A friend of mine tipped me off to a new music streaming site, Deezer.com. It’s a relaunch of Blogmusik.net, a streaming site that was shut down by the record labels earlier this year for copyright infringement.
Deezer has an interesting business model: unlimited free streaming songs, paid for by ads and song click-throughs. Other webcast sites also try to do this, but (at least in the US) impose specific restrictions, like you can’t stream an entire album consecutively (so someone could just record it and download it) — companies like Live365 and Shoutcast.
The Paris-based Deezer has a license from the French music licensing agency SACEM – Société des Auteurs, Compositeurs et Editeurs de Musique. The press accounts don’t explain that SACEM only collects one type of royalty — as the name implies, the author/composer royalty (similar to ASCAP in the US).
However, Deezer has yet get a license for the performance of that music — paying the performers (e.g. a rock group). Those rights are usually held by the performers’ label, and thus requires negotiating (as would iTunes or any other service) with the label. Already, one of the major labels — Universal Music — has said non! to the plan. Oddly (given the usual French nationalism) Universal is the only French-owned major record label — having been sold by its Canadian owner Edgar Bronfman to French water company Vivendi.
So why is Deezer going ahead without a license from the record labels? Cofounder Jonathan Benassaya invoked the GooTube business model as his defense:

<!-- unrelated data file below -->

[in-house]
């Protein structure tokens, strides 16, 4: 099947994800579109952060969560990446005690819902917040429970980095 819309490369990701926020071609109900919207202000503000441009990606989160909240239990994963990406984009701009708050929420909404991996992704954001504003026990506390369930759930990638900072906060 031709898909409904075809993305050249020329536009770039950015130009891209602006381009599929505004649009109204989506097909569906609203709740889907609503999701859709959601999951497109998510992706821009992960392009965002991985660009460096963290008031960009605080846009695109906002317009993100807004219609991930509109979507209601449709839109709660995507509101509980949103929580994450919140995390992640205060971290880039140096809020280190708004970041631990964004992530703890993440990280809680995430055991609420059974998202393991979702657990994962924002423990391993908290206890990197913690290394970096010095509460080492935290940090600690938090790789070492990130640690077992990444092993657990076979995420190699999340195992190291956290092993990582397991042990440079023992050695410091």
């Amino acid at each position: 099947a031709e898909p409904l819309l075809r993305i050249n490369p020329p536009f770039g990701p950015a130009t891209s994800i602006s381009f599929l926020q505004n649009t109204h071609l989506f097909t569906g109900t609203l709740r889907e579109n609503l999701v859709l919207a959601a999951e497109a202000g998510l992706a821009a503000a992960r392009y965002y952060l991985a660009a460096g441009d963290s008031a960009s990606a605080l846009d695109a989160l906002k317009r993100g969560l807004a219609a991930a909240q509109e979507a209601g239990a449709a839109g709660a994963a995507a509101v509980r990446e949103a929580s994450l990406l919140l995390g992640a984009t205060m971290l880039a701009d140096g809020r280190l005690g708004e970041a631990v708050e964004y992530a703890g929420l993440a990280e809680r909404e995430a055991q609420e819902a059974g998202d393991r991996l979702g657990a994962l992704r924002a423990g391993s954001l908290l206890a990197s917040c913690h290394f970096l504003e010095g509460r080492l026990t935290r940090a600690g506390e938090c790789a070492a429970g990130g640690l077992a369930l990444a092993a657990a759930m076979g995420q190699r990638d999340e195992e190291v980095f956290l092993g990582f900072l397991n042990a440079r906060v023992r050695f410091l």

Asked if Deezer.com should have waited until the agreements were in place to launch the service, Benassaya countered that YouTube launched its service before it signed deals with content owners to distribute their video. He also said that Deezer.com has been operating since April and that only now has Universal raised its objection.The Computerworld article also notes that Deezer is competing with Neuf (a Universal-licensed download service) which I’ll guess is the big reason that Universal is making a stink.
On this side of the pond, the Deezer launch must be galling (Gaul-ing?) to US Internet radio industry, which (unlike terrestrial radio stations) for the past five years has been paying performance royalties on all music streaming. The US Internet radio performance royalties (that Deezer is ignoring) are far more expensive than the composition royalties — the latest label demands are for 10-35% of total revenues, or potentially 6X that of the composition royalties. The new rates — set by a US copyright tribunal — would be retroactive to January 2006.
The stations (including many local NPR stations) lost all legal appeals, and have been negotiating past the July 15 expiration of their old license in hopes of getting a better deal from the labels. (Their next hope is that Congress will step in on their side — as promised if no deal was reached by Labor Day). Meanwhile, the record labels have asked for as much as 10% of revenues from financially struggling satellite radio companies.
The problem for the distribution of entertainment is that royalty rates are neither set by the market nor by government regulation. For the composition royalties, ASCAP and BMI come in and tell broadcasters how much more they should pay, and then a Library of Congress panel decides what is fair. The same process was used to set the last two rounds of Webcast performance royalties. The pricing of music downloads seems to be set by a small number of labels telling download companies (like Apple) what they will have to pay. Compared to this, the retail price of DVDs (where there is competition for user dollars) seems like perfect market competition.